HOW CORBYN’S PARTY COULD BE THE REAL LIFE ‘RED PILL’, PART 2

by Sunetra Senior

(Part 2 of a two-part article. Read part 1 here.)

After ten years of a Tory government, austerity measures and feeding big business, the average person will feel an intense economic squeeze. What is more, because economy is a civilised way of survival – i.e. you do not have to shed blood to achieve dominance or direction – you feel a subjective effect; in this case constriction. You are made to feel more self-conscious, scared, selfish and despondent. If the public sector is being deprived of money and capital is being syphoned into business instead, society will naturally feel more divided and competitive within itself.

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BLAMING THE BEAR – THE 21st CENTURY RED SCARE

by Chris Jarvis 

Tuesday November 7th marked 100 years since the Russian Revolution, when the Bolshevik Party overthrew the Provisional Government in Russia established in February of 1917. What followed was 84 years of Government by the Party in Russia, and what came to be known as the USSR, as well as a global struggle for ideological, economic, military, and imperial dominance between the “communist” east and capitalist west.

Throughout that period, a central plank of western political policy and rhetoric was the fear-inducing concept of the red menace and its attempts to wreak havoc upon the democratic states of Western Europe and North America. Erosion of civil liberties, aggressive policies on migration, and imperialist adventures through East Asia, Latin America, the Middle East and Africa were all justified with the visage of Joseph Stalin, conniving communists. and the hammer and sickle looming ominously as a backdrop.

Amongst the most brazen of these were the infamous ‘red scares’ – periods of government, media and public hysteria about the communist threat, primarily confined to the USA. Continue Reading

HOW CORBYN’S PARTY COULD BE THE REAL LIFE ‘RED PILL’, PART 1

by Sunetra Senior

(Part 1 of a two-part article. Read part 2 here.)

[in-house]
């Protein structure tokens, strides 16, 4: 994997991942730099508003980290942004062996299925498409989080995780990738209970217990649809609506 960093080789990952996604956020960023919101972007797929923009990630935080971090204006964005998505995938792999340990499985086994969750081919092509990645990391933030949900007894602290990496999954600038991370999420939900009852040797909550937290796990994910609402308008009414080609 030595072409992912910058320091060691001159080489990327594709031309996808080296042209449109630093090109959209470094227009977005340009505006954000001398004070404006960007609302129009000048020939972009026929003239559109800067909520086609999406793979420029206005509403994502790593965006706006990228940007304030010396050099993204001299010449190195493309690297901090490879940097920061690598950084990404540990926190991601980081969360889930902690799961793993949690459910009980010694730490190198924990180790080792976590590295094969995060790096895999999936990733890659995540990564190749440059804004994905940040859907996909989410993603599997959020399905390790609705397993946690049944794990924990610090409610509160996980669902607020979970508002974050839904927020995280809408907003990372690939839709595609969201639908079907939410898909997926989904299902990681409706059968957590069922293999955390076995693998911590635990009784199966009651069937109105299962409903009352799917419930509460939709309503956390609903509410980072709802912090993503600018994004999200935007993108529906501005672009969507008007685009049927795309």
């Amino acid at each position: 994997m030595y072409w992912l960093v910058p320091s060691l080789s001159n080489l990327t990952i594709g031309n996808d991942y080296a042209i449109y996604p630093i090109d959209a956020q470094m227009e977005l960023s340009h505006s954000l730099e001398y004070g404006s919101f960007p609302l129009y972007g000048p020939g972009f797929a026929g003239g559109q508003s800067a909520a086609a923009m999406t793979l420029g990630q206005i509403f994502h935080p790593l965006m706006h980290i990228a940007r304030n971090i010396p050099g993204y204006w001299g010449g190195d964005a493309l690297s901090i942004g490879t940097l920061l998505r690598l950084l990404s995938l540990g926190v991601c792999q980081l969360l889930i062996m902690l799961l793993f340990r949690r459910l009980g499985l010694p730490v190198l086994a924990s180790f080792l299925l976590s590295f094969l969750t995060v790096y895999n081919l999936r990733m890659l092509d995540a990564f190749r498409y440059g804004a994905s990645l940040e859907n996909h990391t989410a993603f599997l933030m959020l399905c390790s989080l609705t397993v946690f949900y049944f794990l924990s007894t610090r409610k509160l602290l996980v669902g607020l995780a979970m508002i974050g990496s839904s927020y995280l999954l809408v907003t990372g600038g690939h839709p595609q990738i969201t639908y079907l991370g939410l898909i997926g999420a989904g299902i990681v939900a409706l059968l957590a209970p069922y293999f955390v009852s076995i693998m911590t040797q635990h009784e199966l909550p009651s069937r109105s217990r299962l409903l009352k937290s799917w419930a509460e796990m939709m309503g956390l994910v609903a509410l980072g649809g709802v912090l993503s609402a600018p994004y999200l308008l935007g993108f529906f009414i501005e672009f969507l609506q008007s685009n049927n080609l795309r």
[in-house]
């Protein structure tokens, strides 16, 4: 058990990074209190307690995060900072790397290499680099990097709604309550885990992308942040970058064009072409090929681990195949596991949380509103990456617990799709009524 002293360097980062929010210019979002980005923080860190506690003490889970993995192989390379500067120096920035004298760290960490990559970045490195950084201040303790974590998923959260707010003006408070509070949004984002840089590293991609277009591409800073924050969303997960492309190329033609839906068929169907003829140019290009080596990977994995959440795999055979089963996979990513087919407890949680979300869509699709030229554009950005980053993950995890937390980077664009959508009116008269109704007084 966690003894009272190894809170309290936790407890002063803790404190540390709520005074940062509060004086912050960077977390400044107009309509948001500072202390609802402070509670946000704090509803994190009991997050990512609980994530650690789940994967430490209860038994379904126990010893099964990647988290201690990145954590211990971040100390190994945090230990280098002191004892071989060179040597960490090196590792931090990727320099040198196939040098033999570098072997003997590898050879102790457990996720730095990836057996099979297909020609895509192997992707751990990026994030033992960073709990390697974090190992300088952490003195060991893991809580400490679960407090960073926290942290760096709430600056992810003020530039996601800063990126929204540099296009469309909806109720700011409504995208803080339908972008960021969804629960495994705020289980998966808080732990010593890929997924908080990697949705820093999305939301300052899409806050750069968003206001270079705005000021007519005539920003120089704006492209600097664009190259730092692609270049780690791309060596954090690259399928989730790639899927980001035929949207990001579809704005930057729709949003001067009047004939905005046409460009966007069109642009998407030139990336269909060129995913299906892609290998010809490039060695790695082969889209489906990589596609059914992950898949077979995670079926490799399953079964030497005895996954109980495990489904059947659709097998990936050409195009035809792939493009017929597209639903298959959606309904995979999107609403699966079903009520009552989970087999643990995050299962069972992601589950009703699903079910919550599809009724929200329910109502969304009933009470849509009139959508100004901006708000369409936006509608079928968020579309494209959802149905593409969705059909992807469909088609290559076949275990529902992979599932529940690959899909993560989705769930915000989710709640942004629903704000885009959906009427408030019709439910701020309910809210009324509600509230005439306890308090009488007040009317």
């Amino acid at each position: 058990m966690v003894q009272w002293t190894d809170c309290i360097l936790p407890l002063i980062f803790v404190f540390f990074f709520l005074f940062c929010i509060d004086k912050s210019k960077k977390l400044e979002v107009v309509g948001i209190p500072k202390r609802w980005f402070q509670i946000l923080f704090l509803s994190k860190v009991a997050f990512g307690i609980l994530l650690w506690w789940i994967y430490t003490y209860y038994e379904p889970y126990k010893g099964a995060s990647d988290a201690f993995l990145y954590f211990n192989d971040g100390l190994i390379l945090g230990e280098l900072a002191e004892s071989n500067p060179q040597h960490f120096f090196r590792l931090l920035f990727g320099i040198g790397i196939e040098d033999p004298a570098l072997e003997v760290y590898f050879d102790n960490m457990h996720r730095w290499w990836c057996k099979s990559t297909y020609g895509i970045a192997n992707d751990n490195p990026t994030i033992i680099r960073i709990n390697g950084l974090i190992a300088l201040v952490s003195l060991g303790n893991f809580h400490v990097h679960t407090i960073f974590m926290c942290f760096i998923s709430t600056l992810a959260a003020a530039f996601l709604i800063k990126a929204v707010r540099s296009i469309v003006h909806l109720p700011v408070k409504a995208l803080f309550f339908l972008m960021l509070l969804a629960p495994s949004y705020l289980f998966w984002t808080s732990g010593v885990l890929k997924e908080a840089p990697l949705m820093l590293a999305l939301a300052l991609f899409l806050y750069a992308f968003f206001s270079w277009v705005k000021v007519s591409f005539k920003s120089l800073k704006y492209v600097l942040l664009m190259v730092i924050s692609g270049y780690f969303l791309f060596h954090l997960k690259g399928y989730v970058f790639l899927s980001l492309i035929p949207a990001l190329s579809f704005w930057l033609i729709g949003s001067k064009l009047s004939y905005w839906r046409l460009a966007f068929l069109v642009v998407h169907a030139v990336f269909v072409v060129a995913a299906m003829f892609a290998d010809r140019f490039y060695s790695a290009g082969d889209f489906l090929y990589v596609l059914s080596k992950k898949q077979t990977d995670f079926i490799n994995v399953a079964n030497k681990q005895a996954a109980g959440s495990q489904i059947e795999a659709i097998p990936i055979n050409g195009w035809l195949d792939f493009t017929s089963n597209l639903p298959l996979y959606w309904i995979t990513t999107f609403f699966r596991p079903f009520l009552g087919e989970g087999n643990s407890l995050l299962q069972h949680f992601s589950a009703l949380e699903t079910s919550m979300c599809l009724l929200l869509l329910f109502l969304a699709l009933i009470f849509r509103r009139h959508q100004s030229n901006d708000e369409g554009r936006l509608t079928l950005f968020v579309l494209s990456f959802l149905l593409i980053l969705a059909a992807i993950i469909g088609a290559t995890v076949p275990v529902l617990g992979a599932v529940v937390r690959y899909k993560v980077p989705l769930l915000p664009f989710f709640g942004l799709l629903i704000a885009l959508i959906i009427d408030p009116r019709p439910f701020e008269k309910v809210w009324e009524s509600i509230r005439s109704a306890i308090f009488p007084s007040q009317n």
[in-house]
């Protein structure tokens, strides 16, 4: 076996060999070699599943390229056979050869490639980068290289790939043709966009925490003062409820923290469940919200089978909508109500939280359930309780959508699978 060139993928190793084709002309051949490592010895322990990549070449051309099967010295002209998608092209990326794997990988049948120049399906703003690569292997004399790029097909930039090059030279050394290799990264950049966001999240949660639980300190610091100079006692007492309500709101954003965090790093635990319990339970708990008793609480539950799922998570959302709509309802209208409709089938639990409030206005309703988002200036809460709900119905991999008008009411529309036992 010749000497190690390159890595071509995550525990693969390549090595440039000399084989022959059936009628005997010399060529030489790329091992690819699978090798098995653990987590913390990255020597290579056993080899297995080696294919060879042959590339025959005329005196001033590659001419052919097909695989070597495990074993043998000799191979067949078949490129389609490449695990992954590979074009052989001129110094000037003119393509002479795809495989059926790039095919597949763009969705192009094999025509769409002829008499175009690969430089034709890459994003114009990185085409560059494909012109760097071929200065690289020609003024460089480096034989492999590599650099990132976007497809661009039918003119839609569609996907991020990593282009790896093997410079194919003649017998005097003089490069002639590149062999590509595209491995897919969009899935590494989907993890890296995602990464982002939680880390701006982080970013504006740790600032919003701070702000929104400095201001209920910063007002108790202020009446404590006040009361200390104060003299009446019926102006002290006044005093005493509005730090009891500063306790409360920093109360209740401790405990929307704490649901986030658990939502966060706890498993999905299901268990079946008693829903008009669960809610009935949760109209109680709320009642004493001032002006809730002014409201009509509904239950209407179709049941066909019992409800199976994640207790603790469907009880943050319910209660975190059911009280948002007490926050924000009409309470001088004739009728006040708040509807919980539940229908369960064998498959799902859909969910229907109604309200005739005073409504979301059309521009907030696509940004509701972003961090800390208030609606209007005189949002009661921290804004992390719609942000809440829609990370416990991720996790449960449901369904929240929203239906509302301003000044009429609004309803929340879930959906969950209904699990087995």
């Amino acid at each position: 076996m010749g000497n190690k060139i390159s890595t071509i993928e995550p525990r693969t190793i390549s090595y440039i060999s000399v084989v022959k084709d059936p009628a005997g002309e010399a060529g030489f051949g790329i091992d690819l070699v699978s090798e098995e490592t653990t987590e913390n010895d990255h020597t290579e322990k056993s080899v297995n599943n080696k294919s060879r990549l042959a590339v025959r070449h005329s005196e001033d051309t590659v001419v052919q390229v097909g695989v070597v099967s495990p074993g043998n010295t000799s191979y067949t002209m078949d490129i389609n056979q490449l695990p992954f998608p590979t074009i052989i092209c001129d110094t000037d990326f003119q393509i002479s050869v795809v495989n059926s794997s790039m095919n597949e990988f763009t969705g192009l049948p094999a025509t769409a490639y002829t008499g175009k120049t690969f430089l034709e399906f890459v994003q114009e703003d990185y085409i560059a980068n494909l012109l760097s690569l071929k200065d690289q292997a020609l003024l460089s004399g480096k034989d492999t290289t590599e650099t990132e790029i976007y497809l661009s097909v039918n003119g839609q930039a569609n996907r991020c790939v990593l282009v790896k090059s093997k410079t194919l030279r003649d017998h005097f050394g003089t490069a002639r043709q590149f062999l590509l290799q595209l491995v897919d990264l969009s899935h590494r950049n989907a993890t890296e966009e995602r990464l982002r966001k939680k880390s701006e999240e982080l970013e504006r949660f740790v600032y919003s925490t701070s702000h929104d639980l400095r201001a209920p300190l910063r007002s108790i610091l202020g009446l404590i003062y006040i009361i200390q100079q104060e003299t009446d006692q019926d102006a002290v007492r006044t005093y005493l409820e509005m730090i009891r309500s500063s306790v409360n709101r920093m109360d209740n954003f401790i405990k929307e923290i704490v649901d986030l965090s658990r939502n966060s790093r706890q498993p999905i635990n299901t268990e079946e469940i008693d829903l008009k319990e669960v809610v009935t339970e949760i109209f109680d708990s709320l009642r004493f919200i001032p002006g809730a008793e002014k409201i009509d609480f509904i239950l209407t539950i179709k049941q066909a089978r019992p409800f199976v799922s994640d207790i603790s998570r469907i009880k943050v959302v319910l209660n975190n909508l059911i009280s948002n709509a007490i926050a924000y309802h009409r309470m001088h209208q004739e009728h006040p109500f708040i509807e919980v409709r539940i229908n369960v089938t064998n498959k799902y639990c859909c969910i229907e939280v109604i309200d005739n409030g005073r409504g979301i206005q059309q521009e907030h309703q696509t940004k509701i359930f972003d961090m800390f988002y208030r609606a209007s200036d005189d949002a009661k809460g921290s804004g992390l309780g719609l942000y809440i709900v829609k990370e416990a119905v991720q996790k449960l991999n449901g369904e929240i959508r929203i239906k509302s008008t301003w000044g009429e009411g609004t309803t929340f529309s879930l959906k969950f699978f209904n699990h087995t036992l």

In the spirit of championing an individualistic, leftist paradigm, I’m redefining the idea of ‘taking the red pill’ – a phrase currently used by anti-feminists on the right – to instead more aptly explore the incredible, remedial impact Corbynite politics could have on our current economic model, and by extension the strained social consciousness with which it is inextricably linked.Continue Reading

NO, YOU’RE NOT A FRAUD – IMPOSTER SYNDROME IN HE

by Alex Powell

Recently I’ve started teaching as part of my PhD, and through doing so I‘ve been learning a few things myself. The most striking thing I have noticed is how skewed and extreme expectations are for people in various academic roles. Why do we assume that a lecturer in any given subject should know everything there is to know about that subject off the top of their head?

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SHIFTING THE SPOTLIGHT IN THE VC PAY DEBATE

by Lewis Martin

Throughout the summer the debate around vice chancellor pay has continued to play out. Government and media figures have joined students in their long standing expression of outrage at absurd rates of pay, whilst the VCs themselves have come out to defended their salaries, some with a remarkable lack of self-awareness. Oxford VC Louise Richardson recently joined the fray with this startlingly uncaring remark: “My own salary is £350,000. That’s a very high salary compared to our academics who I think are, junior academics especially, very lowly paid.”